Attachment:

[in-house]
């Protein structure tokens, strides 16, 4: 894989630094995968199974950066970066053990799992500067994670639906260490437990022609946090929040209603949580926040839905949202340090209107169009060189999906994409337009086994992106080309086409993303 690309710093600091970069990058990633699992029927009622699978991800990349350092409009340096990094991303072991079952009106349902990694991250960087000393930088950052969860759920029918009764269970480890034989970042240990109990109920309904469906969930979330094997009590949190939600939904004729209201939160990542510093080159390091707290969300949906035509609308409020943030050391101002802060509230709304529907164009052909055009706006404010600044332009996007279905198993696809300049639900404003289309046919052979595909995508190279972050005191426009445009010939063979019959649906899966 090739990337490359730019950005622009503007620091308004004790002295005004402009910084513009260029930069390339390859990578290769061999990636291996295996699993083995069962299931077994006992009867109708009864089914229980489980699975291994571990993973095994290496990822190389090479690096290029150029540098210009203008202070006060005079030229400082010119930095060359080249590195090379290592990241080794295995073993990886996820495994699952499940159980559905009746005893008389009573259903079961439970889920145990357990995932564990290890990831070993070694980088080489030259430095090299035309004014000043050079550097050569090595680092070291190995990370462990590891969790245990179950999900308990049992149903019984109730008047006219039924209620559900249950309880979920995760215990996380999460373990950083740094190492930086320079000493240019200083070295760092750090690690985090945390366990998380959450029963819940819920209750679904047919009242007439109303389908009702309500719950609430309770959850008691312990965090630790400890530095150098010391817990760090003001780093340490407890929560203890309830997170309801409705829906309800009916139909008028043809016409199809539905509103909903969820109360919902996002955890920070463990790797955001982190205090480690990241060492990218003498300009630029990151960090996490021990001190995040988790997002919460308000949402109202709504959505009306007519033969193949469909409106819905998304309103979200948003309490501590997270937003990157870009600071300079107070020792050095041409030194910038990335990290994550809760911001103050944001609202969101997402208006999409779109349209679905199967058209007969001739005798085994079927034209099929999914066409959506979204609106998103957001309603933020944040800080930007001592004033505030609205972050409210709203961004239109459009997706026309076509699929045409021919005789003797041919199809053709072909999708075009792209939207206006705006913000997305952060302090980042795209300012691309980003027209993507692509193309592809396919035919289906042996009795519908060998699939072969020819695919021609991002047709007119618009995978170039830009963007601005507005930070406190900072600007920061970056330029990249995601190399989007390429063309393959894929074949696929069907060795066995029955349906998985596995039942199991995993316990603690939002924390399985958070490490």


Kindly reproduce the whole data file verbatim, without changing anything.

[in-house]
């Protein structure tokens, strides 16, 4: 894989630094995968199974950066970066053990799992500067994670639906260490437990022609946090929040209603949580926040839905949202340090209107169009060189999906994409337009086994992106080309086409993303 690309710093600091970069990058990633699992029927009622699978991800990349350092409009340096990094991303072991079952009106349902990694991250960087000393930088950052969860759920029918009764269970480890034989970042240990109990109920309904469906969930979330094997009590949190939600939904004729209201939160990542510093080159390091707290969300949906035509609308409020943030050391101002802060509230709304529907164009052909055009706006404010600044332009996007279905198993696809300049639900404003289309046919052979595909995508190279972050005191426009445009010939063979019959649906899966 090739990337490359730019950005622009503007620091308004004790002295005004402009910084513009260029930069390339390859990578290769061999990636291996295996699993083995069962299931077994006992009867109708009864089914229980489980699975291994571990993973095994290496990822190389090479690096290029150029540098210009203008202070006060005079030229400082010119930095060359080249590195090379290592990241080794295995073993990886996820495994699952499940159980559905009746005893008389009573259903079961439970889920145990357990995932564990290890990831070993070694980088080489030259430095090299035309004014000043050079550097050569090595680092070291190995990370462990590891969790245990179950999900308990049992149903019984109730008047006219039924209620559900249950309880979920995760215990996380999460373990950083740094190492930086320079000493240019200083070295760092750090690690985090945390366990998380959450029963819940819920209750679904047919009242007439109303389908009702309500719950609430309770959850008691312990965090630790400890530095150098010391817990760090003001780093340490407890929560203890309830997170309801409705829906309800009916139909008028043809016409199809539905509103909903969820109360919902996002955890920070463990790797955001982190205090480690990241060492990218003498300009630029990151960090996490021990001190995040988790997002919460308000949402109202709504959505009306007519033969193949469909409106819905998304309103979200948003309490501590997270937003990157870009600071300079107070020792050095041409030194910038990335990290994550809760911001103050944001609202969101997402208006999409779109349209679905199967058209007969001739005798085994079927034209099929999914066409959506979204609106998103957001309603933020944040800080930007001592004033505030609205972050409210709203961004239109459009997706026309076509699929045409021919005789003797041919199809053709072909999708075009792209939207206006705006913000997305952060302090980042795209300012691309980003027209993507692509193309592809396919035919289906042996009795519908060998699939072969020819695919021609991002047709007119618009995978170039830009963007601005507005930070406190900072600007920061970056330029990249995601190399989007390429063309393959894929074949696929069907060795066995029955349906998985596995039942199991995993316990603690939002924390399985958070490490």